Stretch, our mobile, autonomous robot for the warehouse, tackles the physically demanding work of unloading containers and trailers. Inside the container, the robot picks cases and places them onto a conveyor to be scanned, sorted, and moved through the warehouse. Sometimes, however, picking one box dislodges the others, causing them to fall to the ground. It’s a familiar scenario for anyone who works in inbound warehouse operations. Floor-loaded containers can be packed haphazardly and cases can shift during transit.

Stretch recovers from these box falls automatically, locating and retrieving the boxes and placing them on the conveyor. It’s important for the robot to do this quickly and without the need for a person to intervene manually, so automated recoveries should be as fast and seamless as the rest of the automated unloading operation. Now, we have developed a new behavior that streamlines and quickens Stretch’s recovery process.

Picking Up the Pace

In the past, Stretch’s recovery behavior relied on the same perception system it uses to plan standard box picks. Cameras on Stretch’s mast take pictures of the boxes’ location and orientation; in theory, the recovery process is the same as grasping any other box from the container’s floor.

However, in practice, drops take a box out of the current field of view of the mast. The robot knows a box has fallen, but not its new position. Stretch has to back up, take new pictures of the environment, and process those images to detect the box and retrieve it. This process is effective, but it takes time in a busy inbound warehouse environment where every second counts.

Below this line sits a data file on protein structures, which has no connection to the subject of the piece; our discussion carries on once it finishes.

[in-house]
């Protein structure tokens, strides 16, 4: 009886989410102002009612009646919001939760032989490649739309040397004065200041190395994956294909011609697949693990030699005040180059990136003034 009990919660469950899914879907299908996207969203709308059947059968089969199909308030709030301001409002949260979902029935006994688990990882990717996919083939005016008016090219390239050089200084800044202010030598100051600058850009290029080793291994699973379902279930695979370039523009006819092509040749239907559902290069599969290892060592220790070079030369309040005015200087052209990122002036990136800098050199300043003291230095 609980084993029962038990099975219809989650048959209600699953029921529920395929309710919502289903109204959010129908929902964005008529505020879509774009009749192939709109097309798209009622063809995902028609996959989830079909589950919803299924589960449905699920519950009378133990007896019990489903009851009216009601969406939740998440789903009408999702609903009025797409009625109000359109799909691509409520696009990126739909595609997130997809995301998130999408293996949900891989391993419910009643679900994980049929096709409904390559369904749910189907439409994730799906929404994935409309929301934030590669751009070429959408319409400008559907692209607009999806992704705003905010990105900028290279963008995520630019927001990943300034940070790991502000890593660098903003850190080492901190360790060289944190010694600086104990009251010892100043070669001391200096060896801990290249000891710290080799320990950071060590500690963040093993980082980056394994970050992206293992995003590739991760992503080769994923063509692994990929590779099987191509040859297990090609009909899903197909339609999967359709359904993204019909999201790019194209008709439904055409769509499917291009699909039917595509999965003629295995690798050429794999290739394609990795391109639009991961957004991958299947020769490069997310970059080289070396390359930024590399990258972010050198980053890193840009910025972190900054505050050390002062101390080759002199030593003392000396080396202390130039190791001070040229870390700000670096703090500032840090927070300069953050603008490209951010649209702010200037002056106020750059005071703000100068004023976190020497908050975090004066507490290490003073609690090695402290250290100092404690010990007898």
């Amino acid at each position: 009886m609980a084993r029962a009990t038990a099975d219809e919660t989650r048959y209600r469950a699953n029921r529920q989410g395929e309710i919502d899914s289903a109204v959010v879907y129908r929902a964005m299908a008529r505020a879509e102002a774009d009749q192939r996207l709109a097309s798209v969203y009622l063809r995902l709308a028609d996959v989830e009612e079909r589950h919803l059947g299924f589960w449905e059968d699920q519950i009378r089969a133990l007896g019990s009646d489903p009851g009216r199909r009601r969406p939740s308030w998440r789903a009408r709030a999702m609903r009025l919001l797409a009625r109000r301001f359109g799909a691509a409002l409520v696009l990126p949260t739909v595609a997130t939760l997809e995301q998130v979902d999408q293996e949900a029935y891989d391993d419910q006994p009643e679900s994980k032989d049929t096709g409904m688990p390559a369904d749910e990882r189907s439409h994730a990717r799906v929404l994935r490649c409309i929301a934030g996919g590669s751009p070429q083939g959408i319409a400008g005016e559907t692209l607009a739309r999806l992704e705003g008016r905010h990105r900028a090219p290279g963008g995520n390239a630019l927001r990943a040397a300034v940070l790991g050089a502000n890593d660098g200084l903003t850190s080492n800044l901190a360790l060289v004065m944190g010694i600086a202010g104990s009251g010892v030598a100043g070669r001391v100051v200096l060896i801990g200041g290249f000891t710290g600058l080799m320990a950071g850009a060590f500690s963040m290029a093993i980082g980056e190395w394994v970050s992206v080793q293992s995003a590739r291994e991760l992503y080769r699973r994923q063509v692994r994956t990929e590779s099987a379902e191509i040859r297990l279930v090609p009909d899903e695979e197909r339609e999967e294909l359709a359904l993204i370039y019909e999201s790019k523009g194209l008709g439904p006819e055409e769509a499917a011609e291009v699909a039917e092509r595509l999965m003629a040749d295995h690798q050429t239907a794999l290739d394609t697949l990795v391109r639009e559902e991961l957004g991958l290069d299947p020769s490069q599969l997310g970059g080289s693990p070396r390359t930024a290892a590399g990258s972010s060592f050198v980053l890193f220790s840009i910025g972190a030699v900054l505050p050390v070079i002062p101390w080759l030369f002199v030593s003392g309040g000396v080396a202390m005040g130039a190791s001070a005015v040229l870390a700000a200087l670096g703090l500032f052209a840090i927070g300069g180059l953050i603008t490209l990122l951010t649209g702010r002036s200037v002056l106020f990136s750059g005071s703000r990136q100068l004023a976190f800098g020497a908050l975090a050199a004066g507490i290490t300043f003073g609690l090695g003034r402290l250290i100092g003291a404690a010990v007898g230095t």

The new recovery behavior eliminates the need to take new pictures, cutting down the time to recover dropped boxes.

Looking with Lidar

In addition to the RGB and time-of-flight cameras on the perception mast, Stretch uses lidar for navigation as well as for safety functions. These lidars are positioned on all four sides of the robot’s base, and create a point cloud of known surfaces around the robot, including:

  • Unpicked boxes in front of Stretch
  • The container’s walls
  • The conveyor where Stretch is depositing cases

When Stretch needs to recover a dropped box, these known surfaces can be filtered out of the points considered for the box’s potential location. The point cloud data is then further filtered to find clusters that indicate the likely location of fallen boxes. Stretch then uses this data to parse corners, edges, and intersections—mapping the location and orientation of any fallen cases.

Now, using only this point cloud data, Stretch can plan a recovery pick trajectory without taking a picture. This novel approach eliminates the need for the robot to move back and to process a new picture for box detection—significantly speeding up the recovery process and further simplifying inbound warehouse operations.